All of the above explains why it’s not uncommon to find a tooth or a bone disarticulated from the rest of the body. Bone bundles were wrapped in kapa and sometimes tied with a braid of human hair – possibly from the head of the deceased. It is said that Captain Cook was treated this way and confusion over the custom led to the belief that he was eaten – in point of fact, he may have been eaten as it was not unknown to eat a tiny portion of a powerful enemy or ally in order to gain their mana. We will never know if Cook was eaten raw, cooked, or not at all.

In Hawaii, human bodies were sometimes burned, sometimes dessicated and distributed, sometimes buried in the sand, sometimes buriend in the earth, sometimes fetal – sometimes laid out, and occaisionally buried in stone cysts – piles of rocks to mark grave sites. Faces were usually pointed upwards. There are various cave burials scattered through the islands and also a number of royal mausaleums – mostly from the post contact period. Two known mausoleums were moved or destroyed after Queen Kaahumanu forced the abandonment of the old Hawaiian religion on her people in 1830.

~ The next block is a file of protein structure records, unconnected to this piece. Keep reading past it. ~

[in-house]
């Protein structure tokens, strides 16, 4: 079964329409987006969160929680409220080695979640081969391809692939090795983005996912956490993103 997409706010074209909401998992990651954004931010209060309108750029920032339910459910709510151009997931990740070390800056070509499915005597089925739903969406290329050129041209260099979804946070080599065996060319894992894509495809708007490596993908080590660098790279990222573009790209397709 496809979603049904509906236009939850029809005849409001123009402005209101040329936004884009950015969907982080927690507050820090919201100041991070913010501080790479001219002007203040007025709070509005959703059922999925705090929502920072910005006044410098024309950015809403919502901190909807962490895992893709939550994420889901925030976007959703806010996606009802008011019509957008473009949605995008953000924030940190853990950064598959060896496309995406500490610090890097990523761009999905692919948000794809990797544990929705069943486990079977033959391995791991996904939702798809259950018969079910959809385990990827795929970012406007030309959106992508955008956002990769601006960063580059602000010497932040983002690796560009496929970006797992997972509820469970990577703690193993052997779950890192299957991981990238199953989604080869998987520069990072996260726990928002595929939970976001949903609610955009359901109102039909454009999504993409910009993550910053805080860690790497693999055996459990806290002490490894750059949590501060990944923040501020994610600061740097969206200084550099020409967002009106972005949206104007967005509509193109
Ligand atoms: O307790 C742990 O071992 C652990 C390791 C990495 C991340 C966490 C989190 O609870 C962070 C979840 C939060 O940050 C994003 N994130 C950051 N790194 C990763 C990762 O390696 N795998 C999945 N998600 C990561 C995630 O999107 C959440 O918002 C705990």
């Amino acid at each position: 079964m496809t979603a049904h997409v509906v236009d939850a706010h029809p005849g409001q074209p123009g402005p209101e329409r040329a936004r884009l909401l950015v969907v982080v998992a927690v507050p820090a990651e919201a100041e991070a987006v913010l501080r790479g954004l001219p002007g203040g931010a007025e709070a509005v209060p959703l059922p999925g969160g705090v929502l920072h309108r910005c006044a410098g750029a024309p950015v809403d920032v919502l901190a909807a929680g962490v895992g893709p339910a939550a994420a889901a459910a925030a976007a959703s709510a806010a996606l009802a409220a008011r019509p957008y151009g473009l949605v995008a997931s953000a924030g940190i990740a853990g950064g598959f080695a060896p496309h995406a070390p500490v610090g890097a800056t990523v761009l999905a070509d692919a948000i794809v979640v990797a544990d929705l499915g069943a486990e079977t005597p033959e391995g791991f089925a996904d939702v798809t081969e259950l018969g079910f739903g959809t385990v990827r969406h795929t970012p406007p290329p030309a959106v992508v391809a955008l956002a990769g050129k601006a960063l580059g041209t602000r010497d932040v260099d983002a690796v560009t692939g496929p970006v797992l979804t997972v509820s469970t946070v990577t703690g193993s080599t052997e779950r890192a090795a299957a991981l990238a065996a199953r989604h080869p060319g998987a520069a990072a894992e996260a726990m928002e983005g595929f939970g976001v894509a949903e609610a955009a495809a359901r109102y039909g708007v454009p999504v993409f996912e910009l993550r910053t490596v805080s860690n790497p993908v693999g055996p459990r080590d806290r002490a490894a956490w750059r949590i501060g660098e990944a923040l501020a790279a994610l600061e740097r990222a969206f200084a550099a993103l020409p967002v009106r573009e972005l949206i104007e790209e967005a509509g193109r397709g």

The creepiest and coolest of the burials of old Hawai’i are the sennit caskets which are a sort of woven casket reminiiscent of the Egyptian sarcophagi. There are only a few of these that have ever been found. I would love to find one. And of course, when you have something like that – you are not far from making your kings and queens into immortal gods.

One of the most striking implements associated with Hawaiian death and burial are the tall feathered staffs known as Kahilis – it is believed they evolved from fly swishers but they came to signify important and powerful mana.

The photo above shows a large number of artifacts that were plundered from Hawaiian burial caves in 1905. A hundred years later they were repatriated and returned to the cave only to be taken from the cave again at a cost of several million dollars. They are currently back where they were before they were put back in the cave – at the Bishop Museum where no one can see them.

The Death of Affordability in Hawaii